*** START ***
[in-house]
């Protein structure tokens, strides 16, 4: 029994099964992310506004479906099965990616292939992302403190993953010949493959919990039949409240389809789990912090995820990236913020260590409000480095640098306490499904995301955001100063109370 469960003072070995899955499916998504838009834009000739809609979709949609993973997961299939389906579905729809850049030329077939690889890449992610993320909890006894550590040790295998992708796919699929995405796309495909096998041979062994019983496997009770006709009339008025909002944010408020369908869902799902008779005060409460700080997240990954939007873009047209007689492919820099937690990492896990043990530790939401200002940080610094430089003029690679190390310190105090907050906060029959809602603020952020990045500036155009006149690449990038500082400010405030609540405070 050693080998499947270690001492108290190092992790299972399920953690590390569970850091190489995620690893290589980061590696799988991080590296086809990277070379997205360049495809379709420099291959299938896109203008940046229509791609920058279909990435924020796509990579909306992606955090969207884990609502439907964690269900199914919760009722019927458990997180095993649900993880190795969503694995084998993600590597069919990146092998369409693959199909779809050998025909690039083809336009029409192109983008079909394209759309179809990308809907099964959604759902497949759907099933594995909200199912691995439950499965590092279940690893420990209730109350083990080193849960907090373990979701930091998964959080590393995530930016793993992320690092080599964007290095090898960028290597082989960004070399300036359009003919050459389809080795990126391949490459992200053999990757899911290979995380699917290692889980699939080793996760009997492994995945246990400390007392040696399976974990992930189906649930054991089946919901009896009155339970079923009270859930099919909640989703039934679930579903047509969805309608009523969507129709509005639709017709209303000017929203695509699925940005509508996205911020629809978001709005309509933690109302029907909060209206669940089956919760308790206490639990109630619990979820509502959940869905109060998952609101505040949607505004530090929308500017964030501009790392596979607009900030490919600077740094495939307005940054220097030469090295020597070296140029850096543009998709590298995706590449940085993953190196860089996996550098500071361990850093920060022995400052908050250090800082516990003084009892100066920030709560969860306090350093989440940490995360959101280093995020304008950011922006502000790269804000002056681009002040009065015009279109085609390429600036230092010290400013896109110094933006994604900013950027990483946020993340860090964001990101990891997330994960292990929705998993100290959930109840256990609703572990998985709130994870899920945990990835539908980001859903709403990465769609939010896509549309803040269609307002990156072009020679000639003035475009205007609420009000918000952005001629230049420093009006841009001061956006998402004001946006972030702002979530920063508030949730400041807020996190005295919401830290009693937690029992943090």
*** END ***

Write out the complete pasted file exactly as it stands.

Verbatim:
[in-house]
């Protein structure tokens, strides 16, 4: 029994099964992310506004479906099965990616292939992302403190993953010949493959919990039949409240389809789990912090995820990236913020260590409000480095640098306490499904995301955001100063109370 469960003072070995899955499916998504838009834009000739809609979709949609993973997961299939389906579905729809850049030329077939690889890449992610993320909890006894550590040790295998992708796919699929995405796309495909096998041979062994019983496997009770006709009339008025909002944010408020369908869902799902008779005060409460700080997240990954939007873009047209007689492919820099937690990492896990043990530790939401200002940080610094430089003029690679190390310190105090907050906060029959809602603020952020990045500036155009006149690449990038500082400010405030609540405070 050693080998499947270690001492108290190092992790299972399920953690590390569970850091190489995620690893290589980061590696799988991080590296086809990277070379997205360049495809379709420099291959299938896109203008940046229509791609920058279909990435924020796509990579909306992606955090969207884990609502439907964690269900199914919760009722019927458990997180095993649900993880190795969503694995084998993600590597069919990146092998369409693959199909779809050998025909690039083809336009029409192109983008079909394209759309179809990308809907099964959604759902497949759907099933594995909200199912691995439950499965590092279940690893420990209730109350083990080193849960907090373990979701930091998964959080590393995530930016793993992320690092080599964007290095090898960028290597082989960004070399300036359009003919050459389809080795990126391949490459992200053999990757899911290979995380699917290692889980699939080793996760009997492994995945246990400390007392040696399976974990992930189906649930054991089946919901009896009155339970079923009270859930099919909640989703039934679930579903047509969805309608009523969507129709509005639709017709209303000017929203695509699925940005509508996205911020629809978001709005309509933690109302029907909060209206669940089956919760308790206490639990109630619990979820509502959940869905109060998952609101505040949607505004530090929308500017964030501009790392596979607009900030490919600077740094495939307005940054220097030469090295020597070296140029850096543009998709590298995706590449940085993953190196860089996996550098500071361990850093920060022995400052908050250090800082516990003084009892100066920030709560969860306090350093989440940490995360959101280093995020304008950011922006502000790269804000002056681009002040009065015009279109085609390429600036230092010290400013896109110094933006994604900013950027990483946020993340860090964001990101990891997330994960292990929705998993100290959930109840256990609703572990998985709130994870899920945990990835539908980001859903709403990465769609939010896509549309803040269609307002990156072009020679000639003035475009205007609420009000918000952005001629230049420093009006841009001061956006998402004001946006972030702002979530920063508030949730400041807020996190005295919401830290009693937690029992943090």